Chipotle (CMG), which has fallen from darling status after a E. Coli and norovirus food safety crisis last year, has filed a trademark for the name "Better Burger," potentially setting the stage for growth beyond burritos, which has long been the company’s bread and butter.
Wedbush analyst Nick Setyan, who has an "underperform" rating on the stock, doesn't think that a burger roll-out would be impactful near-term. “It would not impact the pace of a recovery in any way. Based on the pace of development of their other brands like Shophouse, even if the first Burger unit were opened tomorrow, it wouldn’t be a meaningful contributor for another 5+ years. In the near-term, it’s nothing but noise,” he told Yahoo Finance.
Co-CEOs Steve Ells and Monty Moran have said that Chipotle’s “Food with “Integrity” healthy food concept can be spread beyond its core offerings. “We believe that the fundamental principles on which our restaurants are based—finding the very best sustainably raised ingredients, prepared and cooked using classical methods in front of the customer, and served in an interactive format by special people dedicated to providing a great dining experience—can be adapted to cuisines other than the food we serve at Chipotle,” according to the company’s annual report.
This is not Chipotle’s first foray into non-burrito chains. The company operates 13 ShopHouse Southeast Asian Kitchen restaurants and three Pizzeria Locale restaurants.
However, the news of a potential brand extension comes just a week after the company said that sales continued to suffer over the past two months--with January comparable store sales down 36.4% and Feburary down 26.1%. This would mark an interesting return to the world of burgers--though of the healthier kind--as Chipotle used to be part of McDonalds (MCD).
The focus for investors has been on the U.S.-based burrito locations, which stood at 1,971 as of the end of last year (the company also has 23 international burrito shops in Canada, France, England and Germany). And with lingering questions surrounding the core business growth, the expansion experiment could present risks for the company.
While Chipotle's stock saw some support after the U.S. Centers for Disease Control declared the E.coli outbreaks over in February, it lost its momentum as analysts began to cite meager store-level data. The company has gotten no less than six ratings downgrades this year from Wall Street analysts.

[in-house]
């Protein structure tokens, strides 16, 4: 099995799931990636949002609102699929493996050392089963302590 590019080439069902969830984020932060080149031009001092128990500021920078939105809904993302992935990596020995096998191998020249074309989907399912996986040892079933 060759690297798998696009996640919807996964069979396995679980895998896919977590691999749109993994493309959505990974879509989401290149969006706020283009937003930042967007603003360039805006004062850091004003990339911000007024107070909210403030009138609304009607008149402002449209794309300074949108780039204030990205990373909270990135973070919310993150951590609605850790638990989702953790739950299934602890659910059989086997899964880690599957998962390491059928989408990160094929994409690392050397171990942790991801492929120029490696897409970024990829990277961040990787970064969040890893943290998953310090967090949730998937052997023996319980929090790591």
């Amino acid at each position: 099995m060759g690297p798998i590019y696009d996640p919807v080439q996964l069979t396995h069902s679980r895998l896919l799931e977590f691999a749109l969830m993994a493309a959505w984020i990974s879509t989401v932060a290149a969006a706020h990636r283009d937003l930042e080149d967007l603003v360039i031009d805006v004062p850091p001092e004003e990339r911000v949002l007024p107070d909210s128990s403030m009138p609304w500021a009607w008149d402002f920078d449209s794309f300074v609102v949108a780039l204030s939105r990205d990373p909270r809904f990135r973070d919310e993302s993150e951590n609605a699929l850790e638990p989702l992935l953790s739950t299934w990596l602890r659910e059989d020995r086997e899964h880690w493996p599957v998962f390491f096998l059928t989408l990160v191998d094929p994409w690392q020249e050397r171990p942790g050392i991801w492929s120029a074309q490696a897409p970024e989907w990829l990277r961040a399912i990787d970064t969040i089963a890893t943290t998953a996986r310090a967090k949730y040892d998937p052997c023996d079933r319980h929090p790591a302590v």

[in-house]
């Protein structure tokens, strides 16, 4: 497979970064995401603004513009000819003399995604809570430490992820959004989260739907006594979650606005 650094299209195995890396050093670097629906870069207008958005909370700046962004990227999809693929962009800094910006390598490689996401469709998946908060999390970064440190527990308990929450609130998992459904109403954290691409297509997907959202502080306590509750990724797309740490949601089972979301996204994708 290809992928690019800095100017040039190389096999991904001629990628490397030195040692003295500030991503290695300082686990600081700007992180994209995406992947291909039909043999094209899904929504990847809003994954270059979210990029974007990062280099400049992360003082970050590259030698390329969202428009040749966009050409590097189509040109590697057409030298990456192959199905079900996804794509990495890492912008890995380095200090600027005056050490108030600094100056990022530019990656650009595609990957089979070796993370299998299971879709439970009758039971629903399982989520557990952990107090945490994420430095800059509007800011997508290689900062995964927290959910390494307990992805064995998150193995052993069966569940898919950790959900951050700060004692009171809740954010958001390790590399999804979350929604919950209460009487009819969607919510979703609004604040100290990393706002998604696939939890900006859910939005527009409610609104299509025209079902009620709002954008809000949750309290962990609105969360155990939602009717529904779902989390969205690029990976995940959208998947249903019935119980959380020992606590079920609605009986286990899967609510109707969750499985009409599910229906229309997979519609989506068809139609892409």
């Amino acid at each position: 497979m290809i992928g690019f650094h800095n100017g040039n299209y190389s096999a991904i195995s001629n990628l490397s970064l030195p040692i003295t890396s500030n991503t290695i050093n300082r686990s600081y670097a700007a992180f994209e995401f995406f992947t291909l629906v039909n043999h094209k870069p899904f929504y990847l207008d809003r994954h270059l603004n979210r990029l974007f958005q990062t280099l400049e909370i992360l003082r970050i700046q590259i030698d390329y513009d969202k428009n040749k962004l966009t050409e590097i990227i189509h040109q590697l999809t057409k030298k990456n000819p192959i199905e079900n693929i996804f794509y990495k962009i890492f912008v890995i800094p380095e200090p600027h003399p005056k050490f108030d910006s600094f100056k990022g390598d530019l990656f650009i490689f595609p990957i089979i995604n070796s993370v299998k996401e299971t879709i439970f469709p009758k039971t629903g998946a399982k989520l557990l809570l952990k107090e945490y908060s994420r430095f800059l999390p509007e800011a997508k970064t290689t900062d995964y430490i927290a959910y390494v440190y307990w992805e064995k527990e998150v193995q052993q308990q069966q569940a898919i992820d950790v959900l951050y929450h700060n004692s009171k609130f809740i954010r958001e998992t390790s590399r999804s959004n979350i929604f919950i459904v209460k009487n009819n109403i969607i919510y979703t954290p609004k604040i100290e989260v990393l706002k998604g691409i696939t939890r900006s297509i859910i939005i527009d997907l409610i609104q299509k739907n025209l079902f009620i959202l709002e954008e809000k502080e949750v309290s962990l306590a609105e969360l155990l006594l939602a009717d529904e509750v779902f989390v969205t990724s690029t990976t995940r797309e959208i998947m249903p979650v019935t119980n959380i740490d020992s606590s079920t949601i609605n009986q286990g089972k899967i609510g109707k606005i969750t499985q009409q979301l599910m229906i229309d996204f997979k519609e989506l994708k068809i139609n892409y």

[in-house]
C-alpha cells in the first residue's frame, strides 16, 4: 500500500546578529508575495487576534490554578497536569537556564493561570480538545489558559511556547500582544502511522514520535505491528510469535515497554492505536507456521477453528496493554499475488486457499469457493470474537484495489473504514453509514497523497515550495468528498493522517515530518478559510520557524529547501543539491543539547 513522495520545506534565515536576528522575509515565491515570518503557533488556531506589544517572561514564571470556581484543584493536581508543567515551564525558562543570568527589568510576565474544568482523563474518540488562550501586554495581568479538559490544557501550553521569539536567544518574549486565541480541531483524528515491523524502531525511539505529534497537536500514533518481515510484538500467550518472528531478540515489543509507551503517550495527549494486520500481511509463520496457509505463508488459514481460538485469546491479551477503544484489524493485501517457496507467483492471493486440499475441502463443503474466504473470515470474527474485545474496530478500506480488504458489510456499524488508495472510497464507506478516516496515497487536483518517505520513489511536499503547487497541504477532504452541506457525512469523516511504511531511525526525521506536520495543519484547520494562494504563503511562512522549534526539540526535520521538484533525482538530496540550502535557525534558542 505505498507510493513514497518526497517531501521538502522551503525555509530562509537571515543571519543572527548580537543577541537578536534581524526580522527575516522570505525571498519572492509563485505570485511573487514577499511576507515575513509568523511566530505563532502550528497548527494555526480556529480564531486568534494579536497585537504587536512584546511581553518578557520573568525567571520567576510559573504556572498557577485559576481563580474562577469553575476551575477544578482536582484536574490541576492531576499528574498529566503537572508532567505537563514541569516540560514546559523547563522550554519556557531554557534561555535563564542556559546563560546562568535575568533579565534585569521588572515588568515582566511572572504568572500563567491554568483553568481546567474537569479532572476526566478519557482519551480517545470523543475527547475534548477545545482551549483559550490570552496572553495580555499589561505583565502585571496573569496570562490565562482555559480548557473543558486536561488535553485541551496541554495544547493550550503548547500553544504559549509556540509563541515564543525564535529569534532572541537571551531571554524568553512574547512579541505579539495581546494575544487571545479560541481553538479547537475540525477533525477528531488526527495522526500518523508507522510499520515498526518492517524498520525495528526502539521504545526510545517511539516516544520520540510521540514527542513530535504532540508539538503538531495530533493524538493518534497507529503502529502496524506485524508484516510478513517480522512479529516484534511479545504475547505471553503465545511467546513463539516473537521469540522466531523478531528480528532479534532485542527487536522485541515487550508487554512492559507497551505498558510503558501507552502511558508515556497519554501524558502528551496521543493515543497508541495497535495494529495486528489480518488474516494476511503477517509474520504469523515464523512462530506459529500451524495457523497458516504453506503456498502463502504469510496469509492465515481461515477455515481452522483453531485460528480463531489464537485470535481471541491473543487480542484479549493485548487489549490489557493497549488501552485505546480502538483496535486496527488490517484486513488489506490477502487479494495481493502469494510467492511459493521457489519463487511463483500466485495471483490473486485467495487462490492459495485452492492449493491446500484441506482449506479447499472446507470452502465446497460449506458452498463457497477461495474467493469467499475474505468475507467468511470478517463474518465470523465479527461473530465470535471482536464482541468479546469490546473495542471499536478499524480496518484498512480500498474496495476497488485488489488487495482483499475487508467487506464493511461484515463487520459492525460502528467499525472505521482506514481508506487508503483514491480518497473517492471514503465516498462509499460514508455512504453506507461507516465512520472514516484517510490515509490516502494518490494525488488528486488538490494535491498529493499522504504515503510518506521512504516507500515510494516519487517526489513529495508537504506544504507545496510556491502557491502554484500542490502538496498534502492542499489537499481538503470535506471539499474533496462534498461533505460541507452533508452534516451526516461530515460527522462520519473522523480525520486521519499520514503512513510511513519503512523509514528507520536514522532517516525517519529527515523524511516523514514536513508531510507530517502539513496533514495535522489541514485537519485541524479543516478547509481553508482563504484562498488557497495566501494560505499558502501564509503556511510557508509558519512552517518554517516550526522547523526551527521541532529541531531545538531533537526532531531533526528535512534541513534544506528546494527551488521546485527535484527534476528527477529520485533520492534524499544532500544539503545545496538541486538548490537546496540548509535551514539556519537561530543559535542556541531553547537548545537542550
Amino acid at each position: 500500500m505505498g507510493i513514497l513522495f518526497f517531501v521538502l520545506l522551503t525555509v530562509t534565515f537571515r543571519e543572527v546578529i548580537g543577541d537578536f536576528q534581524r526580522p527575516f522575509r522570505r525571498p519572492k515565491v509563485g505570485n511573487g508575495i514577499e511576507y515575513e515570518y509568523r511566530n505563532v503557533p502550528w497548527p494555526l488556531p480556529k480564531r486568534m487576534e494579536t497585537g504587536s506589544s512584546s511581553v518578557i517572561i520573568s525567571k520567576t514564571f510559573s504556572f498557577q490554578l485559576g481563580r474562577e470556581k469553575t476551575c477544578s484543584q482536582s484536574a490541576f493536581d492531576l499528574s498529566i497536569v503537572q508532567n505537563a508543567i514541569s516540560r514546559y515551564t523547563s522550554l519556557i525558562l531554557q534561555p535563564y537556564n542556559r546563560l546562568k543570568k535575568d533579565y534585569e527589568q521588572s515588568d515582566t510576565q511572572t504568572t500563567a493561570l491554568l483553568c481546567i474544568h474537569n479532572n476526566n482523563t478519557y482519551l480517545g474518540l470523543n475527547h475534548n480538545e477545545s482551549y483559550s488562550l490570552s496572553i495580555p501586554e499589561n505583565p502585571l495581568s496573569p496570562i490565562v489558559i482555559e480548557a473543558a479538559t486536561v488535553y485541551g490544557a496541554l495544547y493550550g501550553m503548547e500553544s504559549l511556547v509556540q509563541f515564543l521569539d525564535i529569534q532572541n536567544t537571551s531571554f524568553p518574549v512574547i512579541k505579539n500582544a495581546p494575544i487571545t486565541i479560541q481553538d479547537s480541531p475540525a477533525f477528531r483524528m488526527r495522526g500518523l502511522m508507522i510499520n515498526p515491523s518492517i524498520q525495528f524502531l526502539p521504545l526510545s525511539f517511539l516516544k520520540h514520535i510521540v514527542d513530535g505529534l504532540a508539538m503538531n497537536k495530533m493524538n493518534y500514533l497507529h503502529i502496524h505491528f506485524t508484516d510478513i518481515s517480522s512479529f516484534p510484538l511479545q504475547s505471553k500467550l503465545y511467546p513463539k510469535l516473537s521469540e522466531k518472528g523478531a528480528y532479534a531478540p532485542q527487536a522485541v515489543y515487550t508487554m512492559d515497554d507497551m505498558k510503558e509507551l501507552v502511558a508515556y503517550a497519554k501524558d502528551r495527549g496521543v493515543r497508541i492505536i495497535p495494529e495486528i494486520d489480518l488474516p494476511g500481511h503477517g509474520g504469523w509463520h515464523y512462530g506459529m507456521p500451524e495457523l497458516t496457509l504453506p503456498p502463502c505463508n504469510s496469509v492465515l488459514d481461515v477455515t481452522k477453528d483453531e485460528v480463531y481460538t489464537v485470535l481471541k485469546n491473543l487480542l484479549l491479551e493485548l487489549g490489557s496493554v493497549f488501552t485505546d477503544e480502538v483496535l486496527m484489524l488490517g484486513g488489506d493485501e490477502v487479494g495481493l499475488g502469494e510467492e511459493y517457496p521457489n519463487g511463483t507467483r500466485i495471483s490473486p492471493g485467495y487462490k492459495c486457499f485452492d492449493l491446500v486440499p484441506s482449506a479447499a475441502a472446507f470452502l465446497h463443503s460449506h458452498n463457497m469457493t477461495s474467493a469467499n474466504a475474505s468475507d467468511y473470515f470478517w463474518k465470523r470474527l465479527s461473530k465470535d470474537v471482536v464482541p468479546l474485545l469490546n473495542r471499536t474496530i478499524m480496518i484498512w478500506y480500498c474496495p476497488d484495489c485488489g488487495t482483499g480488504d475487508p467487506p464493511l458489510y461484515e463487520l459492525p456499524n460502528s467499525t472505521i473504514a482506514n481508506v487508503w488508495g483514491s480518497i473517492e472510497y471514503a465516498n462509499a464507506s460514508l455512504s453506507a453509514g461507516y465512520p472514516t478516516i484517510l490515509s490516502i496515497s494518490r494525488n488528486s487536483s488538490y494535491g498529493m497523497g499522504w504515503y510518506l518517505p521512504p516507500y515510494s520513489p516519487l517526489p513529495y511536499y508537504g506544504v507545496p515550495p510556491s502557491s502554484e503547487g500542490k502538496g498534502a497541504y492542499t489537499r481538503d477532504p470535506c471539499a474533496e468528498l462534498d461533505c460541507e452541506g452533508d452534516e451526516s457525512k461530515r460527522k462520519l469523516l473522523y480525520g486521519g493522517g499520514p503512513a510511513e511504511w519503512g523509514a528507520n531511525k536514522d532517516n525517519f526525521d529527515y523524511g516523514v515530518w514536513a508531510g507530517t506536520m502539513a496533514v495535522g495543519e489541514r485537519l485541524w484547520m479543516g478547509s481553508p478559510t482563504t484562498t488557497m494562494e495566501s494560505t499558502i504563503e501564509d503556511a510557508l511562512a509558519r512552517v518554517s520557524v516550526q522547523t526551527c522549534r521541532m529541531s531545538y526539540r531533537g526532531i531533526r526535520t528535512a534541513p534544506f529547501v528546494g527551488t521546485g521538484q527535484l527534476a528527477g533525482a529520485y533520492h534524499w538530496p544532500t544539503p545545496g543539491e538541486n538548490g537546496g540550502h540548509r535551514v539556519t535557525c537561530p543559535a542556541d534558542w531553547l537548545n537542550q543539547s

Yum Brands (YUM) Taco Bell's E.coli outbreak in 2006 and Jack in the Box's (JACK) food-borne illness case in 2993 both took one year to recover after a steep drop, as pointed out by Stephens analyst Will Slabaugh.
But analysts have cited a longer road to recovery for Chipotle. Earlier this month, Jefferies analyst Andy Barish downgraded the stock because of a potentially longer-than-expected road to recovery. Barish pointed to social media and Chipotle's "Food with Integrity" appeal as contributing to a longer road to gaining back consumer trust ahead.
Wedbush's Setyan downgraded the stock on Tuesday to Underperform, citing elevated recovery expectations baked into the stock price.
"We believe a sales recovery by 2018 is the best-case scenario, not the base-case scenario," according to Setyan.
For average unit volumes to recover to pre-outbreak levels of over $2.5 million even by 2018, Setyan says the company would need to see a continuously accelerating 3-year transaction growth trajectory. Meanwhile, margins would be pressured to about 20% versus the mid-20% range given increased expenses including labor and commodities.
When it comes to growth restaurants, unit growth that isn’t matched by confidence in same-store sales growth at already-existent locations pressures valuation in the stock. This can be seen in the fall-off in shares of high-growth chains like El Pollo Loco (LOCO), Noodles & Company (NDLS), and Fiesta Restaurant Group (FRGI).
Chipotle has said that 2016 will be an "investment year." The real question for investors is: How long will the recovery take? While the stock has been dealt blows before--including in 2012 that stemmed from concerns around slowing comparable store sales growth--the ability to restore faith in its core health message could be a higher barrier to climb.
Chipotle’s doubling down and expansion of its “Food with Integrity” message could pay dividends long-term, but in the meantime, does this just add to the list of risks for investors?